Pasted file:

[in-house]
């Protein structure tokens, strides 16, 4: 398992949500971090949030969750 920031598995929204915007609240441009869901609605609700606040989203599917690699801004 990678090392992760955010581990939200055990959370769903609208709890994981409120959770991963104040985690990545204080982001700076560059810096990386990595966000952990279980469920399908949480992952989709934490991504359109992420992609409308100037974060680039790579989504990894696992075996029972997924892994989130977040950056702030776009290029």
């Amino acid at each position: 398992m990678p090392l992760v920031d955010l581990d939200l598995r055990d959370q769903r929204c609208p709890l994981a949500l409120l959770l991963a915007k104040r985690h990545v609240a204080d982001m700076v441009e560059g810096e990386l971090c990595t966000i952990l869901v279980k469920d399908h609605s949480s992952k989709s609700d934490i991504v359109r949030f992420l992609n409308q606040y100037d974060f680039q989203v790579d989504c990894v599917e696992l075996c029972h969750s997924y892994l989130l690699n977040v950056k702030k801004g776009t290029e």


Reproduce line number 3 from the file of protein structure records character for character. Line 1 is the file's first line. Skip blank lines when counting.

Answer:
């Amino acid at each position: 398992m990678p090392l992760v920031d955010l581990d939200l598995r055990d959370q769903r929204c609208p709890l994981a949500l409120l959770l991963a915007k104040r985690h990545v609240a204080d982001m700076v441009e560059g810096e990386l971090c990595t966000i952990l869901v279980k469920d399908h609605s949480s992952k989709s609700d934490i991504v359109r949030f992420l992609n409308q606040y100037d974060f680039q989203v790579d989504c990894v599917e696992l075996c029972h969750s997924y892994l989130l690699n977040v950056k702030k801004g776009t290029e």